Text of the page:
My recent post “Imagery, Emotion, and Imagination” elicited many wonderful comments. In particular, Seymour Bernstein’s opening statement is especially consonant with my thinking:
“This advice of listing adjectives can be extremely helpful to students. But unless one makes a physical connection to musical feeling, all the adjectives in the world and spoken metaphors at lessons are inspirational at the moment, but may not be lasting.”
How true. In fact, this is a problem I ﬁnd with most traditional master classes. Don’t get me wrong–I often enjoy these events very much, and come away with new ideas and inspiration. Usually, the emphasis is, rightly, on the music. But many times, the high-quality musical ideas of a master teacher can’t really be well-executed when the student’s technique isn’t ﬂuid enough–and if the teacher doesn’t offer speciﬁc technical suggestions about how to achieve the desired musical results.
Further, it is common in many master classes to actually avoid talking about technique. Perhaps the master teacher:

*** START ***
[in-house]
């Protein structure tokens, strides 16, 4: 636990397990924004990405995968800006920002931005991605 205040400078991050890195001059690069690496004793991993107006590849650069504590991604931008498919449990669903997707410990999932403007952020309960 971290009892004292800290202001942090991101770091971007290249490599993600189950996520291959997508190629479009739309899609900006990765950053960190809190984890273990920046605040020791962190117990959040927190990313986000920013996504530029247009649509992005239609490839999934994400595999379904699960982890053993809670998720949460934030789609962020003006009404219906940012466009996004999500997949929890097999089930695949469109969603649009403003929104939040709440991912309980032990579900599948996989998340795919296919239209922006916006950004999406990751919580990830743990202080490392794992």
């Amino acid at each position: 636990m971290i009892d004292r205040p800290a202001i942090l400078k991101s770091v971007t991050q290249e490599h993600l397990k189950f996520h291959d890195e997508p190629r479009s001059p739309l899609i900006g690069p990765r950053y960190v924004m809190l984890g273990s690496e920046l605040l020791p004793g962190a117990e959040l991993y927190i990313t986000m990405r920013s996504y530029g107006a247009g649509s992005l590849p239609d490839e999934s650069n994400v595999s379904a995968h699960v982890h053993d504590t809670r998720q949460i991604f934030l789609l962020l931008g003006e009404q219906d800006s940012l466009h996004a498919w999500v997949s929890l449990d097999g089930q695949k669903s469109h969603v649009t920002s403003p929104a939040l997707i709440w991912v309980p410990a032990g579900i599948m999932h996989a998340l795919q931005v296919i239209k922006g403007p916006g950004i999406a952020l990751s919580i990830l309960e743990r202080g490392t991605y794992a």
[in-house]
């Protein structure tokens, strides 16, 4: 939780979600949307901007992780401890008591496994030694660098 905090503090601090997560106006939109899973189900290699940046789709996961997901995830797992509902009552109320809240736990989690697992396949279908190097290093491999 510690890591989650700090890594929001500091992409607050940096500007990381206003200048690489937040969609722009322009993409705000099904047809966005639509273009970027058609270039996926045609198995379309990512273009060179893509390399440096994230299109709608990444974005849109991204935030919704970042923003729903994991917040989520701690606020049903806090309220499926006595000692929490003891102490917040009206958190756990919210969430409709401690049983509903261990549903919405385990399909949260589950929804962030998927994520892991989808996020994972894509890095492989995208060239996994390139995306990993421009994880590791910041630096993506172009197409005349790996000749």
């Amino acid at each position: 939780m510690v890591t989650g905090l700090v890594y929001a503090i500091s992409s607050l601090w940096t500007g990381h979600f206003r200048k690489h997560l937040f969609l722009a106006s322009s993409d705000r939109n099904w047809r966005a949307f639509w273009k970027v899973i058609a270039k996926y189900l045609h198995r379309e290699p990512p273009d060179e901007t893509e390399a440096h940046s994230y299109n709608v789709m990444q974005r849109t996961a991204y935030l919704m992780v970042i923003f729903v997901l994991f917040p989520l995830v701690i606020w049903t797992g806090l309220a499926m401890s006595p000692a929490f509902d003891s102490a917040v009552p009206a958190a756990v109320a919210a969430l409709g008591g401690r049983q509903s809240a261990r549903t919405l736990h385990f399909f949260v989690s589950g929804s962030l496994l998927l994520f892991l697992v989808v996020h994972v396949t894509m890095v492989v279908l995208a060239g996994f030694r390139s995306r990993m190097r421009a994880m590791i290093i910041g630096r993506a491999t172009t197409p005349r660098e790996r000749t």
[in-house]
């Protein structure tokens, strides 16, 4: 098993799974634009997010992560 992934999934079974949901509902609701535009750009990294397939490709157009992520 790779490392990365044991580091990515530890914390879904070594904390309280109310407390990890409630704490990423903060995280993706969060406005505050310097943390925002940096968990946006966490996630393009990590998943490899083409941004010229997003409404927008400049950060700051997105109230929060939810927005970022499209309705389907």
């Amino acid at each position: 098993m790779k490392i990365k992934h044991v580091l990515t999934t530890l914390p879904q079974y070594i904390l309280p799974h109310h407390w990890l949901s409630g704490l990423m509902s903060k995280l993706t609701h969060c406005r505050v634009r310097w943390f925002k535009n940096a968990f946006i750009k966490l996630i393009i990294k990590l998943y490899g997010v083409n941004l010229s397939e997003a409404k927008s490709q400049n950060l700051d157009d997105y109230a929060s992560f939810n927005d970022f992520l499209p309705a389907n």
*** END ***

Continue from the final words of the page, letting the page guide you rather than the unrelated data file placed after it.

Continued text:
- doesn’t want to ‘step on the toes’ of the student’s teacher
- considers technique an area that is ‘subjective’
- prefers to work only on ‘the music’
Call me a dreamer, but I think that the student–and the audience–will beneﬁt more if the master teacher balances informed music-making with suggestions about how to execute certain passages or gestures.* This can be done in a way that honors the student and her teacher while presenting a new way to approach the music. It’s possible that this may lead to a breakthrough in understanding or in releasing the imagination which, in turn, may catalyze more creativity in the days and weeks that follow.
Involving the whole body, understanding and executing effective choreography, and connecting the physical to ‘musical feeling’ is, indeed, much more beneﬁcial in both the near and long term.